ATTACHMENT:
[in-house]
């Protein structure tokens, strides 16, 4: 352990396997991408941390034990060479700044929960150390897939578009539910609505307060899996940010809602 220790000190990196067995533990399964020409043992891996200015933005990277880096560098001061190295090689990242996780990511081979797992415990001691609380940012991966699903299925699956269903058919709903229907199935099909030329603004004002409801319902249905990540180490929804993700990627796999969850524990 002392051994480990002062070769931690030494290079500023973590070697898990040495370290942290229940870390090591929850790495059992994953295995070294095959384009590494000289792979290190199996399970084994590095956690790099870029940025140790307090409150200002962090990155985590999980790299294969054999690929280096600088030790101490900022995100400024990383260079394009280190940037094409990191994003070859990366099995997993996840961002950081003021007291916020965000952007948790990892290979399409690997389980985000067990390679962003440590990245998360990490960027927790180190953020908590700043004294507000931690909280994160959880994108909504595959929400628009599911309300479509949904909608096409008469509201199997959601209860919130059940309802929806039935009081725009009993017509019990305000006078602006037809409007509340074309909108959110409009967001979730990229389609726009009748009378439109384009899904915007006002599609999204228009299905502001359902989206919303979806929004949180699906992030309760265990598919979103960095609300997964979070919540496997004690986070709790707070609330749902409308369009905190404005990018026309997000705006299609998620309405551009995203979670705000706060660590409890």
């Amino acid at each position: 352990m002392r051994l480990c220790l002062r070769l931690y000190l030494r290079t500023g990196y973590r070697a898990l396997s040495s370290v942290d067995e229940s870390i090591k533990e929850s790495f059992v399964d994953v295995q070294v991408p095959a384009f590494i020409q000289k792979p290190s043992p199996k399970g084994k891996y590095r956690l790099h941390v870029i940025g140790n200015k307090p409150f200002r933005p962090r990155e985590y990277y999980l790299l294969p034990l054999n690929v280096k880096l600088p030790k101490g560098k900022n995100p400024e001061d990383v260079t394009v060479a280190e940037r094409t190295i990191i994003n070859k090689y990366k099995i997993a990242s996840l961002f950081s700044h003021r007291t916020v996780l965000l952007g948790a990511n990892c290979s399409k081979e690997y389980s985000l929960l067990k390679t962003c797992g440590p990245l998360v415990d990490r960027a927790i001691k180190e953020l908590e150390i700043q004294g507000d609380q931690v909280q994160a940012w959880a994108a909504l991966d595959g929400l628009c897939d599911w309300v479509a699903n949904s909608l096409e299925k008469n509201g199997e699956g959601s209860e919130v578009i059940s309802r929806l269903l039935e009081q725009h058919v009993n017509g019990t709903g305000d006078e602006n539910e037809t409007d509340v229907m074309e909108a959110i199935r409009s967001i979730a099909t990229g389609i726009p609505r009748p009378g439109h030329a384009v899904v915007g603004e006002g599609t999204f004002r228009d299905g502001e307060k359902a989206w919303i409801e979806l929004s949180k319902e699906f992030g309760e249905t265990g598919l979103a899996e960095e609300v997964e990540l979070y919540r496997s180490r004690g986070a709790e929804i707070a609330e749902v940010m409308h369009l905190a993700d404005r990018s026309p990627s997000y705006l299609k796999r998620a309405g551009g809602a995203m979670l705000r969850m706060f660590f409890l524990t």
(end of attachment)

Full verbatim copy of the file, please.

[in-house]
């Protein structure tokens, strides 16, 4: 352990396997991408941390034990060479700044929960150390897939578009539910609505307060899996940010809602 220790000190990196067995533990399964020409043992891996200015933005990277880096560098001061190295090689990242996780990511081979797992415990001691609380940012991966699903299925699956269903058919709903229907199935099909030329603004004002409801319902249905990540180490929804993700990627796999969850524990 002392051994480990002062070769931690030494290079500023973590070697898990040495370290942290229940870390090591929850790495059992994953295995070294095959384009590494000289792979290190199996399970084994590095956690790099870029940025140790307090409150200002962090990155985590999980790299294969054999690929280096600088030790101490900022995100400024990383260079394009280190940037094409990191994003070859990366099995997993996840961002950081003021007291916020965000952007948790990892290979399409690997389980985000067990390679962003440590990245998360990490960027927790180190953020908590700043004294507000931690909280994160959880994108909504595959929400628009599911309300479509949904909608096409008469509201199997959601209860919130059940309802929806039935009081725009009993017509019990305000006078602006037809409007509340074309909108959110409009967001979730990229389609726009009748009378439109384009899904915007006002599609999204228009299905502001359902989206919303979806929004949180699906992030309760265990598919979103960095609300997964979070919540496997004690986070709790707070609330749902409308369009905190404005990018026309997000705006299609998620309405551009995203979670705000706060660590409890």
């Amino acid at each position: 352990m002392r051994l480990c220790l002062r070769l931690y000190l030494r290079t500023g990196y973590r070697a898990l396997s040495s370290v942290d067995e229940s870390i090591k533990e929850s790495f059992v399964d994953v295995q070294v991408p095959a384009f590494i020409q000289k792979p290190s043992p199996k399970g084994k891996y590095r956690l790099h941390v870029i940025g140790n200015k307090p409150f200002r933005p962090r990155e985590y990277y999980l790299l294969p034990l054999n690929v280096k880096l600088p030790k101490g560098k900022n995100p400024e001061d990383v260079t394009v060479a280190e940037r094409t190295i990191i994003n070859k090689y990366k099995i997993a990242s996840l961002f950081s700044h003021r007291t916020v996780l965000l952007g948790a990511n990892c290979s399409k081979e690997y389980s985000l929960l067990k390679t962003c797992g440590p990245l998360v415990d990490r960027a927790i001691k180190e953020l908590e150390i700043q004294g507000d609380q931690v909280q994160a940012w959880a994108a909504l991966d595959g929400l628009c897939d599911w309300v479509a699903n949904s909608l096409e299925k008469n509201g199997e699956g959601s209860e919130v578009i059940s309802r929806l269903l039935e009081q725009h058919v009993n017509g019990t709903g305000d006078e602006n539910e037809t409007d509340v229907m074309e909108a959110i199935r409009s967001i979730a099909t990229g389609i726009p609505r009748p009378g439109h030329a384009v899904v915007g603004e006002g599609t999204f004002r228009d299905g502001e307060k359902a989206w919303i409801e979806l929004s949180k319902e699906f992030g309760e249905t265990g598919l979103a899996e960095e609300v997964e990540l979070y919540r496997s180490r004690g986070a709790e929804i707070a609330e749902v940010m409308h369009l905190a993700d404005r990018s026309p990627s997000y705006l299609k796999r998620a309405g551009g809602a995203m979670l705000r969850m706060f660590f409890l524990t």